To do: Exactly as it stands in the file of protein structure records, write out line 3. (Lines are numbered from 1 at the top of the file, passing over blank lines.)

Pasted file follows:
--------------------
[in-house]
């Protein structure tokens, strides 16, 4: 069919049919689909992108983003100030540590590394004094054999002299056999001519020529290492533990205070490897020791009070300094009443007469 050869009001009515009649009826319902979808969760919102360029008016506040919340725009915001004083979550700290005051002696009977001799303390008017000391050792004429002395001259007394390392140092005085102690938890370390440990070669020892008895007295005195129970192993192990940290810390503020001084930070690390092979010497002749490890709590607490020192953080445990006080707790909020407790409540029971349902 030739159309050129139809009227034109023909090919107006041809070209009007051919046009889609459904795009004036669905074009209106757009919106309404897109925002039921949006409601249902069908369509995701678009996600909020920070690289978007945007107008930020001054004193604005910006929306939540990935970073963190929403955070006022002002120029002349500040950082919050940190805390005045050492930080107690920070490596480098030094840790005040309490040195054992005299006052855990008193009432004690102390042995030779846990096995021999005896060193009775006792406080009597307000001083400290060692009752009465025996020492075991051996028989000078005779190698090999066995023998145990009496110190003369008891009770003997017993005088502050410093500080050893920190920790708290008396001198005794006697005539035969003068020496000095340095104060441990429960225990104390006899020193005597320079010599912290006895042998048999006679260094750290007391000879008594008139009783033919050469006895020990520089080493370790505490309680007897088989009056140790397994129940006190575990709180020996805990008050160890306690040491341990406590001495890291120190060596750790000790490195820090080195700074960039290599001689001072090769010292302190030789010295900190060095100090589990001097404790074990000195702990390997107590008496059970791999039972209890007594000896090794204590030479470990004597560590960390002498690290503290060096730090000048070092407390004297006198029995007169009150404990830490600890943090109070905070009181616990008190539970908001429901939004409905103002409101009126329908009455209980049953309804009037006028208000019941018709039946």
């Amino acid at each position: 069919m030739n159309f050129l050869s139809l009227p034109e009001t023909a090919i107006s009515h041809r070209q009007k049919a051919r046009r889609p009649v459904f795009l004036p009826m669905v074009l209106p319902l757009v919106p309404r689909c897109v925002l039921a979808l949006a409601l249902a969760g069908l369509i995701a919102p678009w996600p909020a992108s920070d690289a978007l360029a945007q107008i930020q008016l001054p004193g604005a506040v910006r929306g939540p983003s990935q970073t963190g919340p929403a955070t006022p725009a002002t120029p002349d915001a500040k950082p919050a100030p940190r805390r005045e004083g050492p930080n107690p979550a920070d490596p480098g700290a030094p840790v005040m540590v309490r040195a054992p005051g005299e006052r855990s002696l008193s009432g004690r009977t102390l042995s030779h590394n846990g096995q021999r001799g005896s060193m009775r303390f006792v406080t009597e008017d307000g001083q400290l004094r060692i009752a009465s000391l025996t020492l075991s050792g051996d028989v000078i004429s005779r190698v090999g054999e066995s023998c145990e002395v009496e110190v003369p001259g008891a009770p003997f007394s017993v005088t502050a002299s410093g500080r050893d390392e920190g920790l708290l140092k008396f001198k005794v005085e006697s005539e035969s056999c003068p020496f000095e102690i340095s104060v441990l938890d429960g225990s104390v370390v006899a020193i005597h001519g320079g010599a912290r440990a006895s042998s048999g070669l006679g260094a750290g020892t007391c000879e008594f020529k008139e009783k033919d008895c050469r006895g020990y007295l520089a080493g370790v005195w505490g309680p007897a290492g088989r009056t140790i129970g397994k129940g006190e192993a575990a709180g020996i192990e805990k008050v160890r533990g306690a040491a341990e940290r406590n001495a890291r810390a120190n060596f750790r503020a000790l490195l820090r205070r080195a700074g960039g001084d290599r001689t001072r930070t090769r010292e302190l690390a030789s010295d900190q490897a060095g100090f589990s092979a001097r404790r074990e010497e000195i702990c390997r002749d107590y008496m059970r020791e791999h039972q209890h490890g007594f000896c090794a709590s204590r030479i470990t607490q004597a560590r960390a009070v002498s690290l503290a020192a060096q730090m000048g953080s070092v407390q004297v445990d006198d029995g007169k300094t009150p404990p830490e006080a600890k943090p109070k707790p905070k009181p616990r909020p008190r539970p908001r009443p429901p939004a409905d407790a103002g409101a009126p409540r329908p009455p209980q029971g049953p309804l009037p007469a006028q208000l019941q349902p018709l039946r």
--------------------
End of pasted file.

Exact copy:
């Amino acid at each position: 069919m030739n159309f050129l050869s139809l009227p034109e009001t023909a090919i107006s009515h041809r070209q009007k049919a051919r046009r889609p009649v459904f795009l004036p009826m669905v074009l209106p319902l757009v919106p309404r689909c897109v925002l039921a979808l949006a409601l249902a969760g069908l369509i995701a919102p678009w996600p909020a992108s920070d690289a978007l360029a945007q107008i930020q008016l001054p004193g604005a506040v910006r929306g939540p983003s990935q970073t963190g919340p929403a955070t006022p725009a002002t120029p002349d915001a500040k950082p919050a100030p940190r805390r005045e004083g050492p930080n107690p979550a920070d490596p480098g700290a030094p840790v005040m540590v309490r040195a054992p005051g005299e006052r855990s002696l008193s009432g004690r009977t102390l042995s030779h590394n846990g096995q021999r001799g005896s060193m009775r303390f006792v406080t009597e008017d307000g001083q400290l004094r060692i009752a009465s000391l025996t020492l075991s050792g051996d028989v000078i004429s005779r190698v090999g054999e066995s023998c145990e002395v009496e110190v003369p001259g008891a009770p003997f007394s017993v005088t502050a002299s410093g500080r050893d390392e920190g920790l708290l140092k008396f001198k005794v005085e006697s005539e035969s056999c003068p020496f000095e102690i340095s104060v441990l938890d429960g225990s104390v370390v006899a020193i005597h001519g320079g010599a912290r440990a006895s042998s048999g070669l006679g260094a750290g020892t007391c000879e008594f020529k008139e009783k033919d008895c050469r006895g020990y007295l520089a080493g370790v005195w505490g309680p007897a290492g088989r009056t140790i129970g397994k129940g006190e192993a575990a709180g020996i192990e805990k008050v160890r533990g306690a040491a341990e940290r406590n001495a890291r810390a120190n060596f750790r503020a000790l490195l820090r205070r080195a700074g960039g001084d290599r001689t001072r930070t090769r010292e302190l690390a030789s010295d900190q490897a060095g100090f589990s092979a001097r404790r074990e010497e000195i702990c390997r002749d107590y008496m059970r020791e791999h039972q209890h490890g007594f000896c090794a709590s204590r030479i470990t607490q004597a560590r960390a009070v002498s690290l503290a020192a060096q730090m000048g953080s070092v407390q004297v445990d006198d029995g007169k300094t009150p404990p830490e006080a600890k943090p109070k707790p905070k009181p616990r909020p008190r539970p908001r009443p429901p939004a409905d407790a103002g409101a009126p409540r329908p009455p209980q029971g049953p309804l009037p007469a006028q208000l019941q349902p018709l039946r």